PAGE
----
By Craig Malisow
By Jeff Balke
By Angelica Leicht
By Jeff Balke
By Sean Pendergast
By Sean Pendergast
By Jeff Balke
By Ben DuBose
Some parents feel so favorably toward corporal punishment that the photos of Erik Vidor's bruises served as a kind of endorsement for the Classical School. Jackson says that after Erik's spanking made the news, the school logged more than a hundred phone calls from parents requesting enrollment information. So far, he says, the school has added ten new students because of the publicity.
Kim Vidor is a registered nurse at M.D. Anderson, and knows better than most mothers how to report evidence of child abuse. She checked with the state agency that licenses child care facilities to see whether she could lodge a complaint against the school. She found that the Department of Protective and Regulatory Services didn't oversee the school, though it once had. In 1995, a parent had complained to the agency that a teacher had squeezed a child's face. Debra Jackson responded that the agency didn't have jurisdiction over the school; since Classical only handled children during school hours, she argued, it didn't need a child care license. (The department is now trying to verify the school's hours.)
The district attorney's office seemed reluctant to prosecute Erik's case, and Kim Vidor began searching for help. She felt her son had been victimized, and that the perpetrator was getting off scot-free. A victims' rights advocate referred her to Jimmy Dunne, the head of People Opposed to Paddling Students. Dunne is a graying, soft-spoken former teacher who used to paddle students himself, but found that it didn't work. Spanking, he decided, planted the seeds of violence, teaching children that might makes right and that strong people have a right to abuse weaker ones. Eventually, he founded POPS, and from a tiny office on the west side distributed newsletters, fact sheets, posters and stickers -- all aimed at stopping corporal punishment.
In Erik Vidor, Dunne had found, literally, a poster child for his cause. On February 12, POPS called a press conference and distributed photos of Erik's bruises to the media. Texas, Dunne said, needed to ban corporal punishment to prevent such abuses.
Later that day, Jackson saw the photos for the first time. "My God!" he told the Chronicle. "If I did that, put me in jail! No way!"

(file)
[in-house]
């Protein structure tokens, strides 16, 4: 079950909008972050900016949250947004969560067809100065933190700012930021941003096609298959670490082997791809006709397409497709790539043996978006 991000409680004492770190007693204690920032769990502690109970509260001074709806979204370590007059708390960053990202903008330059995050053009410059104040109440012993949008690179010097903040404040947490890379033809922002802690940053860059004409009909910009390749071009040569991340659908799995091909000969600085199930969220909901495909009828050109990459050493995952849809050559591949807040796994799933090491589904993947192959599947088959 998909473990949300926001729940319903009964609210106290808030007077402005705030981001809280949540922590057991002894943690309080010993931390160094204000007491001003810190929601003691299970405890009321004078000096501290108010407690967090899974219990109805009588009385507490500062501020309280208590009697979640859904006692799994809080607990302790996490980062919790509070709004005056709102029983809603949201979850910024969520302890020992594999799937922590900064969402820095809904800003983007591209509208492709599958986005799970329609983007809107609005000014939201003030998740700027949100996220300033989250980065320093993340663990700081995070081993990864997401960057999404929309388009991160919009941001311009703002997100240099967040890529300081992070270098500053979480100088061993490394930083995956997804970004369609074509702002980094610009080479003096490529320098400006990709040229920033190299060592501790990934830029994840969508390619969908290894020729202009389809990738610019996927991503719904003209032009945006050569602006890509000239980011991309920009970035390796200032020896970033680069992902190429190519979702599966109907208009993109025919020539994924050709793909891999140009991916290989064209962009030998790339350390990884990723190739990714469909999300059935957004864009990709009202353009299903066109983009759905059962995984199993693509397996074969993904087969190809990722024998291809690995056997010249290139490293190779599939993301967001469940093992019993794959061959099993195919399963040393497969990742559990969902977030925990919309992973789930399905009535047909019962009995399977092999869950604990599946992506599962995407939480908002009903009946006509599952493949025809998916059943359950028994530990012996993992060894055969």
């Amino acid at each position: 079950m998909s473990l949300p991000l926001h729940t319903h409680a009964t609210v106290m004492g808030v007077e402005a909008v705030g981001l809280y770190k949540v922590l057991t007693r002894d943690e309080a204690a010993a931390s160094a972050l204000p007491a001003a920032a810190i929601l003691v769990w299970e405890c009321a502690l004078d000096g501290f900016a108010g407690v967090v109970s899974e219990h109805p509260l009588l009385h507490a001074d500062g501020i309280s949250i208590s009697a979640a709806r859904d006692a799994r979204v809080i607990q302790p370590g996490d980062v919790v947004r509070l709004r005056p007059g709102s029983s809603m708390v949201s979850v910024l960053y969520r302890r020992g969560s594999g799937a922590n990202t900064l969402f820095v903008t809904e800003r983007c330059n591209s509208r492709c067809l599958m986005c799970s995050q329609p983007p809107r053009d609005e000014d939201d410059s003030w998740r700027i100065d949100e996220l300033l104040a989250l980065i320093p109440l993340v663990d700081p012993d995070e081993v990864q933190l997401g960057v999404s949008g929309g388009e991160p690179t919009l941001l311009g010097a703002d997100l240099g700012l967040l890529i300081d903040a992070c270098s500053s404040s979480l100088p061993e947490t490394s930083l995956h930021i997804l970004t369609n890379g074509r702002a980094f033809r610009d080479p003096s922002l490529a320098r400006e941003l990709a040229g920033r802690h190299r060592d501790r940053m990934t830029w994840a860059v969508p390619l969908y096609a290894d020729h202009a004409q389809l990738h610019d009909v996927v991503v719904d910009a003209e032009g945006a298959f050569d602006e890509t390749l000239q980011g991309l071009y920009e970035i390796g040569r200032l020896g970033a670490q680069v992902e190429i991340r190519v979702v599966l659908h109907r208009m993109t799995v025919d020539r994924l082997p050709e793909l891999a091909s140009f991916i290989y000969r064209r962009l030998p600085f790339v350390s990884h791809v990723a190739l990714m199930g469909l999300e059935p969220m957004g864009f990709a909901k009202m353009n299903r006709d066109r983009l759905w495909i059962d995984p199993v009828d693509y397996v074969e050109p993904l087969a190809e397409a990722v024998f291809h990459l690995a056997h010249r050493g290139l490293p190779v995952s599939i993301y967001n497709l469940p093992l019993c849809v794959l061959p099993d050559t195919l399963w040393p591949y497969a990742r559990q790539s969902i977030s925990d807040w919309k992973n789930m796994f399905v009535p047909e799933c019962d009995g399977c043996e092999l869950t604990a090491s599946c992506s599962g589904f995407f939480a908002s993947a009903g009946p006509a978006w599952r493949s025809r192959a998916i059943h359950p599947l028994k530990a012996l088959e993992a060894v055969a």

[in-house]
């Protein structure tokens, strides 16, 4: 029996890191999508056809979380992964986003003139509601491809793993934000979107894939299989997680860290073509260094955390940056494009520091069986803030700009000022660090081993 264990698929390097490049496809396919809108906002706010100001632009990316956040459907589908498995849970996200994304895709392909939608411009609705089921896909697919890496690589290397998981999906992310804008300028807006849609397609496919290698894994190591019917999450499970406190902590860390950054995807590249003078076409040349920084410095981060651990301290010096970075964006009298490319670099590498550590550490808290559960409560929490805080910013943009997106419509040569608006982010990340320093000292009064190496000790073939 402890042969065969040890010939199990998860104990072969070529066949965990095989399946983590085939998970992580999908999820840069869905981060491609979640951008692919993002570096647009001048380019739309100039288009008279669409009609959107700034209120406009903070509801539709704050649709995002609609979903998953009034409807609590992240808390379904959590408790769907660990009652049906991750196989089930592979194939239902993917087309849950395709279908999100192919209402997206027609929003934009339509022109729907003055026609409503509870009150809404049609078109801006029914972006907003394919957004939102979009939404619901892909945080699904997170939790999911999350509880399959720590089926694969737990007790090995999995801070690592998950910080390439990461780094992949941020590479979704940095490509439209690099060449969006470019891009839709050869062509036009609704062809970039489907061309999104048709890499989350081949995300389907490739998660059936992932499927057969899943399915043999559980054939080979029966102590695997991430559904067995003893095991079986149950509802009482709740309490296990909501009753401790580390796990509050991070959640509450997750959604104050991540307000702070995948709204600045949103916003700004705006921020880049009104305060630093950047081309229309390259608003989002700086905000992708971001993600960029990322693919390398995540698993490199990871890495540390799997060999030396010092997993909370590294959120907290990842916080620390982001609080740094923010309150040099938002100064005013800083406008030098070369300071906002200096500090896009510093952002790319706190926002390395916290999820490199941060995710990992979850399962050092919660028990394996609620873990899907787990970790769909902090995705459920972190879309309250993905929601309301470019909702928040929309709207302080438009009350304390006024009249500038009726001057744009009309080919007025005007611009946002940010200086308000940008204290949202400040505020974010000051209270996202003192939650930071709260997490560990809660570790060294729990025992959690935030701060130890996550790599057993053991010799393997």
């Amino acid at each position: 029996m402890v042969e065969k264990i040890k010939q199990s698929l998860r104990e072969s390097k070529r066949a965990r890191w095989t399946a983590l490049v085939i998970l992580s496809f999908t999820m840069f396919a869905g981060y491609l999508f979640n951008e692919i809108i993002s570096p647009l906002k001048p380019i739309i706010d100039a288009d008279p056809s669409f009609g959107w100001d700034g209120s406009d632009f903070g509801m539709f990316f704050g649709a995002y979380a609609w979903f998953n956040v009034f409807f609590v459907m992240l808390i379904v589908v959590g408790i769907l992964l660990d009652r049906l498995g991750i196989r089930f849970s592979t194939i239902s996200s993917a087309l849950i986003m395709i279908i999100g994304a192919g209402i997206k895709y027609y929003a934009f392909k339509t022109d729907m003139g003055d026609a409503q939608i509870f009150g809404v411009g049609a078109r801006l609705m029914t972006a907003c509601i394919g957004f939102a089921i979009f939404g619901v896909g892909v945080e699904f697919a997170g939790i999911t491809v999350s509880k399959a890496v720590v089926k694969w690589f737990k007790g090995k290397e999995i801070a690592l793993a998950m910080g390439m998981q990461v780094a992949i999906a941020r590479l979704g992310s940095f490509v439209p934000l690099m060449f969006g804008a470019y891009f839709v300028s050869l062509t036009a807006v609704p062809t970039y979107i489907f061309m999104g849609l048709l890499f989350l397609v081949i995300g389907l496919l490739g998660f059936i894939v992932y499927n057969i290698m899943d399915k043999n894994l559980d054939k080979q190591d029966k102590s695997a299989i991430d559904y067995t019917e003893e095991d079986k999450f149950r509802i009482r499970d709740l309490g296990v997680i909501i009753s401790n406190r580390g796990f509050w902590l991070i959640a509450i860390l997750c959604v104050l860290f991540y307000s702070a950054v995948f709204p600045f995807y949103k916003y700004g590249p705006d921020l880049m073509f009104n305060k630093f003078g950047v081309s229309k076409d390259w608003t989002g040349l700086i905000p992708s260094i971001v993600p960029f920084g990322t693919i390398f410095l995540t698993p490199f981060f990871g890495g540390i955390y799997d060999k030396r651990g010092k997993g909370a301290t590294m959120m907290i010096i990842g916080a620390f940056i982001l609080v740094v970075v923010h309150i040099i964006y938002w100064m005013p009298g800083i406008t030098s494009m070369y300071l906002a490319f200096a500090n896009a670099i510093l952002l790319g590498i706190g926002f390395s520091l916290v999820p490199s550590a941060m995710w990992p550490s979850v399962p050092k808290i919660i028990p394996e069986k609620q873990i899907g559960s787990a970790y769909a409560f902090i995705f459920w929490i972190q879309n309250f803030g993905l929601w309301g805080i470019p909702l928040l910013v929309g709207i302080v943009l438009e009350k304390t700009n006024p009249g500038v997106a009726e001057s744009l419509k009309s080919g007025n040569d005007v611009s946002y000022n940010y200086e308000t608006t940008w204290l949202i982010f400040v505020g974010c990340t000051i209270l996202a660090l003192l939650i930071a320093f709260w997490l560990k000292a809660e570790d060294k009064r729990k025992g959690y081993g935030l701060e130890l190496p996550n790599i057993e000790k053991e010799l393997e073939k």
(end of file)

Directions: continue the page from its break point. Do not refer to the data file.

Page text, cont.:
At his own press conference, Jackson admitted that he'd paddled Erik, but denied that he'd inflicted those hellacious bruises -- if, in fact, the bruises existed. You can't believe photographs, he said. Erik, he claimed, had a history of lying. And besides, Jackson had reported the boy's parents to Children's Protective Services. He implied that they might have bruised the child themselves, or that they might be seeking revenge.
Obviously, some of those statements contained logical problems. If Jackson struck Erik repeatedly with a paddle, he couldn't be certain that he hadn't bruised the boy. Jackson hadn't reported the Vidors to CPS until after the Vidors had already reported him. The parents' rage couldn't reasonably be construed as payback.
Nor did the allegations hinge on Erik's own truthfulness. Jackson himself confirmed that Erik had been spanked that day, and accounts from two of the school's teachers generally supported the boy in the details of the incident.
Such niggling questions, though, didn't interfere with television's cutting to the quick of the controversy: Is it okay to paddle? Does sparing the rod spoil the child?
When Channel 51 put the question to its viewers, the results were not what Jimmy Dunne might have hoped. Sixty-seven percent of callers supported spanking. Later, Dunne would lament the attitude of most Texans: "It's a beat-'em-up kind of state."
On March 17, Erik's case went before a grand jury, and Boom Boom was no-billed. His lawyer, Mike DeGeurin, declared that it was time for everyone to move on, that continuing to examine the incident was "not fair to the boy."
Denise Oncken, the assistant D.A. who tried the case, seemed anxious to move on as well. "The grand jury didn't find sufficient probable cause," she said, to indict Jackson for injuring a child. "That's all I can tell you. It's a secret proceeding." She cautioned against jumping to conclusions after looking at photographs: "When people see spanking cases, they think, 'Oh my God, injuries!' But it's not that simple. You've got to see whether the child has done something to deserve it, what the child's behavior is otherwise, whether the child has to be restrained, whether the child is large or difficult to control -- those kinds of things."
Jimmy Dunne interpreted the case as one more instance in which Texas law had failed to protect children. In his files, he keeps a copy of the broad statute that regulates school punishment. According to Texas Penal Code Statute 9.62, an educator who "reasonably believes the force is necessary to further the special purpose or to maintain discipline in a group" is justified in using "force, but not deadly force."
"So," concluded Dunne, "it's okay if they put the kid in a coma."
The Vidors were outraged, and turned to civil court. On April 16, they sued the Classical School, Boom Boom and teachers Brown and Kossie. They accused the school and the three men of being responsible for assault and battery, negligence and gross negligence, and they accused Boom Boom of slander, charging that he maliciously misled CPS by saying that Erik was abused at home.